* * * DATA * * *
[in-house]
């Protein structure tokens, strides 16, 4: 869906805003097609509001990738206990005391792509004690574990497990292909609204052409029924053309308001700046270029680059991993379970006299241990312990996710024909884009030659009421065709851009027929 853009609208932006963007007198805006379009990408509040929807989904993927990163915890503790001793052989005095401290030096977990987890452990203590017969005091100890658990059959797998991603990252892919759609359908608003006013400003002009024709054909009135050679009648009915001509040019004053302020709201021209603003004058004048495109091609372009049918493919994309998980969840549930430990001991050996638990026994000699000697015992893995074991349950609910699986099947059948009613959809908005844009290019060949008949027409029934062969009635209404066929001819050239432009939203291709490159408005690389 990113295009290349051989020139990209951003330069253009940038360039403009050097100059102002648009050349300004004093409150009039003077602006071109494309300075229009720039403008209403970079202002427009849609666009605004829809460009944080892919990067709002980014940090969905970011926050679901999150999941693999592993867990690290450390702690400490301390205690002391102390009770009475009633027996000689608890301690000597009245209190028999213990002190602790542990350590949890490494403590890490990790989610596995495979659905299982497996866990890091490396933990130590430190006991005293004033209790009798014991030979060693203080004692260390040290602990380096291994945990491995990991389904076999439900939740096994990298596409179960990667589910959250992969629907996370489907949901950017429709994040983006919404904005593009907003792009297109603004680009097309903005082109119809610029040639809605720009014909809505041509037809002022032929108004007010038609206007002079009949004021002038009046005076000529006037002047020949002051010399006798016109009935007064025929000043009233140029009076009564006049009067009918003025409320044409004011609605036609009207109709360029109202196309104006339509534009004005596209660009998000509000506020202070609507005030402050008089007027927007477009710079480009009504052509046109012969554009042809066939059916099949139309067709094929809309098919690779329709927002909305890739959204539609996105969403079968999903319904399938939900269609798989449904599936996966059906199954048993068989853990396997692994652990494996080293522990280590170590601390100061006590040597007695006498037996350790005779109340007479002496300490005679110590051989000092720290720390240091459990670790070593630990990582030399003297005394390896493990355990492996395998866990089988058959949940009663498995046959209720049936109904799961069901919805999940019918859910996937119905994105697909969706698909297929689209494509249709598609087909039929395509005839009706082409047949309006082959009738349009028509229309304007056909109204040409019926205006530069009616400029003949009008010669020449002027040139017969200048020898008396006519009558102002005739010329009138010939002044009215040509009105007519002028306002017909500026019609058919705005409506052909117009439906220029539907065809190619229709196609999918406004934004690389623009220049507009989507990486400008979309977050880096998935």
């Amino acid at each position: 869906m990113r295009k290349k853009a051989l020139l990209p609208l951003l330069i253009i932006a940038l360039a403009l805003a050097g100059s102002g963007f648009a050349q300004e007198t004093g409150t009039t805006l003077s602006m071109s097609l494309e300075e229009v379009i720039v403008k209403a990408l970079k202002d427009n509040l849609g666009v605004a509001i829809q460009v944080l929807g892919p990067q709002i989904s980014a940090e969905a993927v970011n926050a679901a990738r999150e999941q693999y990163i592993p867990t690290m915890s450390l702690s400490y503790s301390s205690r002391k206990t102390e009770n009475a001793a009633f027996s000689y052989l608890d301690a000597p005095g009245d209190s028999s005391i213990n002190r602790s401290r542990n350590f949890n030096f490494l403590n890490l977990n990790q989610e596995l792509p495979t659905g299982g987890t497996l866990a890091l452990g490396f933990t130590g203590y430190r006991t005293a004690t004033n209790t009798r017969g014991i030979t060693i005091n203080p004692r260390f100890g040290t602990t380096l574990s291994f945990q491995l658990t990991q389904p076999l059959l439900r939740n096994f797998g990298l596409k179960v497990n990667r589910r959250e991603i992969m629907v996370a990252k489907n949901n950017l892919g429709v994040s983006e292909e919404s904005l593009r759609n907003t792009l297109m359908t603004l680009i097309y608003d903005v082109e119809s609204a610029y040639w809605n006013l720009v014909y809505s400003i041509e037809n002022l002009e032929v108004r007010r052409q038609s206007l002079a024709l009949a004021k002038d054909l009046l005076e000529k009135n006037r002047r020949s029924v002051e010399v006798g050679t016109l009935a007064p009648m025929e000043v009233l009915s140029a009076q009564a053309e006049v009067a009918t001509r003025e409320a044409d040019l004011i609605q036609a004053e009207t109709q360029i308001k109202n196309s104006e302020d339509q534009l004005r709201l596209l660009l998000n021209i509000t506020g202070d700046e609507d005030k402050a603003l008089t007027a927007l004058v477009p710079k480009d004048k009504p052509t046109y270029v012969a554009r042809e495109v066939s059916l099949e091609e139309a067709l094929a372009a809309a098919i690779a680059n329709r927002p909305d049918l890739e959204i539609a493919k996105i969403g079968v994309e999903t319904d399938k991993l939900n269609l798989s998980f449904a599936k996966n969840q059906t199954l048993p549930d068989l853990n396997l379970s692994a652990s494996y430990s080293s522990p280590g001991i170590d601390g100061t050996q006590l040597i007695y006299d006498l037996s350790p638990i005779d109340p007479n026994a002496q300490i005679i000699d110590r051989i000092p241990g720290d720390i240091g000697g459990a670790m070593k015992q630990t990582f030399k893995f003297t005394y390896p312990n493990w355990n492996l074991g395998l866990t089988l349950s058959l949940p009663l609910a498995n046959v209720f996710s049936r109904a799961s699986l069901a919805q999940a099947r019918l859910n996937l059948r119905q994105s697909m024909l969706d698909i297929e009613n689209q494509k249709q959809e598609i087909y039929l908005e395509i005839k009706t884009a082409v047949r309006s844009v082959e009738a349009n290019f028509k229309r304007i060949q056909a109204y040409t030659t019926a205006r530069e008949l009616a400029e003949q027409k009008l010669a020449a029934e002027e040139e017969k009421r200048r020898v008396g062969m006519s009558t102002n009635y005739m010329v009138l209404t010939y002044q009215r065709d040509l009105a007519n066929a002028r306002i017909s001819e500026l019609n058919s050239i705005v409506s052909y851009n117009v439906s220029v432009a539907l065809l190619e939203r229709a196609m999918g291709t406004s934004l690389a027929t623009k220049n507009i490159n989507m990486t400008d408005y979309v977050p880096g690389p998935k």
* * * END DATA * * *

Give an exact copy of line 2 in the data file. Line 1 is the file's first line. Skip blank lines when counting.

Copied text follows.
């Protein structure tokens, strides 16, 4: 869906805003097609509001990738206990005391792509004690574990497990292909609204052409029924053309308001700046270029680059991993379970006299241990312990996710024909884009030659009421065709851009027929 853009609208932006963007007198805006379009990408509040929807989904993927990163915890503790001793052989005095401290030096977990987890452990203590017969005091100890658990059959797998991603990252892919759609359908608003006013400003002009024709054909009135050679009648009915001509040019004053302020709201021209603003004058004048495109091609372009049918493919994309998980969840549930430990001991050996638990026994000699000697015992893995074991349950609910699986099947059948009613959809908005844009290019060949008949027409029934062969009635209404066929001819050239432009939203291709490159408005690389 990113295009290349051989020139990209951003330069253009940038360039403009050097100059102002648009050349300004004093409150009039003077602006071109494309300075229009720039403008209403970079202002427009849609666009605004829809460009944080892919990067709002980014940090969905970011926050679901999150999941693999592993867990690290450390702690400490301390205690002391102390009770009475009633027996000689608890301690000597009245209190028999213990002190602790542990350590949890490494403590890490990790989610596995495979659905299982497996866990890091490396933990130590430190006991005293004033209790009798014991030979060693203080004692260390040290602990380096291994945990491995990991389904076999439900939740096994990298596409179960990667589910959250992969629907996370489907949901950017429709994040983006919404904005593009907003792009297109603004680009097309903005082109119809610029040639809605720009014909809505041509037809002022032929108004007010038609206007002079009949004021002038009046005076000529006037002047020949002051010399006798016109009935007064025929000043009233140029009076009564006049009067009918003025409320044409004011609605036609009207109709360029109202196309104006339509534009004005596209660009998000509000506020202070609507005030402050008089007027927007477009710079480009009504052509046109012969554009042809066939059916099949139309067709094929809309098919690779329709927002909305890739959204539609996105969403079968999903319904399938939900269609798989449904599936996966059906199954048993068989853990396997692994652990494996080293522990280590170590601390100061006590040597007695006498037996350790005779109340007479002496300490005679110590051989000092720290720390240091459990670790070593630990990582030399003297005394390896493990355990492996395998866990089988058959949940009663498995046959209720049936109904799961069901919805999940019918859910996937119905994105697909969706698909297929689209494509249709598609087909039929395509005839009706082409047949309006082959009738349009028509229309304007056909109204040409019926205006530069009616400029003949009008010669020449002027040139017969200048020898008396006519009558102002005739010329009138010939002044009215040509009105007519002028306002017909500026019609058919705005409506052909117009439906220029539907065809190619229709196609999918406004934004690389623009220049507009989507990486400008979309977050880096998935």